Designer unknown (佚名)
1974
Deliver medicine (contraceptives?) to the doorstep, do a good job in birth control work
Song yao shangmen, zuohao jihua shengyu gongzuo (送药上门,做好计划生育工作)
Publisher: Tianjinshi jihua shengyu weiyuanhui bangongshi (天津市计划生育委员会办公室)
Size: 76.5×53 cm.
Call number: BG E13/867 (Landsberger collection)
– Chinese Posters: Population Policy: Birth Control Doorstep.

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1974: Practice Birth Control/Implement Family Planning for the Revolution

Contraceptives became widely available only in 1962, coinciding with the reaffirmation of the need for birth planning work. It was seen as key component of the exonomic recovery strategy following the grain and food crisis of the failed Great Leap. Even during the Cultural Revolution, and in particular after 1969, steady progress was made with setting up an administrative framework for planning policies. Yet, family planning remained voluntary until 1970. In that year, and again with Mao’s explicit blessing, a beginning was made with a sustained attempt to implement family planning as part of a policy to reduce the birth rate to 2%.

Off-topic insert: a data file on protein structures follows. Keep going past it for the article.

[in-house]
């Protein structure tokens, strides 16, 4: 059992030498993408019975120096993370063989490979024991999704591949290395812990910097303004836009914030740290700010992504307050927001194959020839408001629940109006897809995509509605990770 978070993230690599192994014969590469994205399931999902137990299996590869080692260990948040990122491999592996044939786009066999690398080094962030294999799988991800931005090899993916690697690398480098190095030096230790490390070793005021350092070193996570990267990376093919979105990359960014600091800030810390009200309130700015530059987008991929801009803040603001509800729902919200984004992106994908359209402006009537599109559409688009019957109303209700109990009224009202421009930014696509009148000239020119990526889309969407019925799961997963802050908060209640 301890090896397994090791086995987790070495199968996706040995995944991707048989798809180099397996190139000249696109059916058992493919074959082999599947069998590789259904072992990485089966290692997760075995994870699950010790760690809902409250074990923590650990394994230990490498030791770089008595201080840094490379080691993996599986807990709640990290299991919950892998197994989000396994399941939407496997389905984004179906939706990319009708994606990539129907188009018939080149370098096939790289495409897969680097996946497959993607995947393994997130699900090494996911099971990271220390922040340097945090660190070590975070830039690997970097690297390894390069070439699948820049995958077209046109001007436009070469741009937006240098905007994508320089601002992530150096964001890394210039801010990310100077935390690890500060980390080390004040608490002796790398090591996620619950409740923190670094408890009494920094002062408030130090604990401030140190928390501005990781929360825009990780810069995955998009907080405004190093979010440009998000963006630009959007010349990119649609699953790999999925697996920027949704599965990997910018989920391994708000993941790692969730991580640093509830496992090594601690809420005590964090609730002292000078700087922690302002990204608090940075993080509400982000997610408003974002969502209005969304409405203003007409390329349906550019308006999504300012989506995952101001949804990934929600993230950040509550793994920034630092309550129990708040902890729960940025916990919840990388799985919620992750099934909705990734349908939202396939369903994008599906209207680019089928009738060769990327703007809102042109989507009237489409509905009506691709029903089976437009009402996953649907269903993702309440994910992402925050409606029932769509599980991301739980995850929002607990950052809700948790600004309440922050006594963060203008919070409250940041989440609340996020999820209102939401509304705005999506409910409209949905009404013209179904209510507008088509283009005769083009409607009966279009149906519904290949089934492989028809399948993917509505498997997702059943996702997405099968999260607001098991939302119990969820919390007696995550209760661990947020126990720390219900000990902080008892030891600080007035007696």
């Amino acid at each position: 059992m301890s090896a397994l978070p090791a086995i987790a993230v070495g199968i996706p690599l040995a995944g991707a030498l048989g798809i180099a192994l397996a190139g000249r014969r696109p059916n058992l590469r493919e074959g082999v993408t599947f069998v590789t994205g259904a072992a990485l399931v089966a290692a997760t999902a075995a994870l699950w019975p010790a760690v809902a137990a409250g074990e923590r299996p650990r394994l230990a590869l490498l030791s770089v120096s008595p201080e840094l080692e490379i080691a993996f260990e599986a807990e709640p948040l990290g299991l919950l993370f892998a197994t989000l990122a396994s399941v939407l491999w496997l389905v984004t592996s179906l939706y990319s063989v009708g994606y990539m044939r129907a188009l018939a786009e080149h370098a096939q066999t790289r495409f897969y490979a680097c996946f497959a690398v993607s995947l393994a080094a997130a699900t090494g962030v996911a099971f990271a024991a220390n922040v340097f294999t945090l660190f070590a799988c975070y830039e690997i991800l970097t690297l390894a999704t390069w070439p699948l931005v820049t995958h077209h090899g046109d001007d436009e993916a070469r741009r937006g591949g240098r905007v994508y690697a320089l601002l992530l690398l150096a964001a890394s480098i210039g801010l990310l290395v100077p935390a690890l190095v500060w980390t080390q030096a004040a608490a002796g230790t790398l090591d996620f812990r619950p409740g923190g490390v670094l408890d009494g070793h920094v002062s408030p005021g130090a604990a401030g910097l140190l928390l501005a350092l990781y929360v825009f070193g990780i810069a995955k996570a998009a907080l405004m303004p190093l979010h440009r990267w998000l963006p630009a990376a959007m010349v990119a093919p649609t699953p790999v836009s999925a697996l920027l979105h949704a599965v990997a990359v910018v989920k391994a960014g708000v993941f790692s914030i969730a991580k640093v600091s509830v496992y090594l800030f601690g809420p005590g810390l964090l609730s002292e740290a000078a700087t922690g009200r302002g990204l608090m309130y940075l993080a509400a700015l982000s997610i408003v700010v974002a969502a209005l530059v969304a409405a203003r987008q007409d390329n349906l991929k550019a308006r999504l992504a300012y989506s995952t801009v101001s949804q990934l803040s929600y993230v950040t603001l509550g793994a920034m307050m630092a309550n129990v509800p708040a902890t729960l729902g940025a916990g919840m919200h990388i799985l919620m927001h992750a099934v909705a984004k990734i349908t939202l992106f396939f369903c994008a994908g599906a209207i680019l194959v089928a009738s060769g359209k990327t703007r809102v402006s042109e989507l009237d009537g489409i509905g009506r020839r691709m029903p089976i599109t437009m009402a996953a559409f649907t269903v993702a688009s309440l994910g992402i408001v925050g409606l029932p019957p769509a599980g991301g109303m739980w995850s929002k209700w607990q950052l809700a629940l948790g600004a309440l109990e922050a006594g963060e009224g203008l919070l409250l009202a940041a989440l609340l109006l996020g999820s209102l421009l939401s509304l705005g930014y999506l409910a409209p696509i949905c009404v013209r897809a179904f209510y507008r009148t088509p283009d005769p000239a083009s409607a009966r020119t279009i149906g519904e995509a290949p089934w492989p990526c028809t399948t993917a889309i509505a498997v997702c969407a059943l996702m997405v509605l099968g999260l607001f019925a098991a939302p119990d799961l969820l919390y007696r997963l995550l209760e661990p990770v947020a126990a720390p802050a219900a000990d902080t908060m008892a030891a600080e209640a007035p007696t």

Designer: Xiang Yang (向阳)
1974, March
Carry out birth planning for the revolution
Wei geming shixing jihua shengyu (为革命实行计划生育)
Publisher: Shanghai renmin chubanshe (上海人民出版社)
Size: 53×76.5 cm.
Call number: BG E12/608 (IISH collection)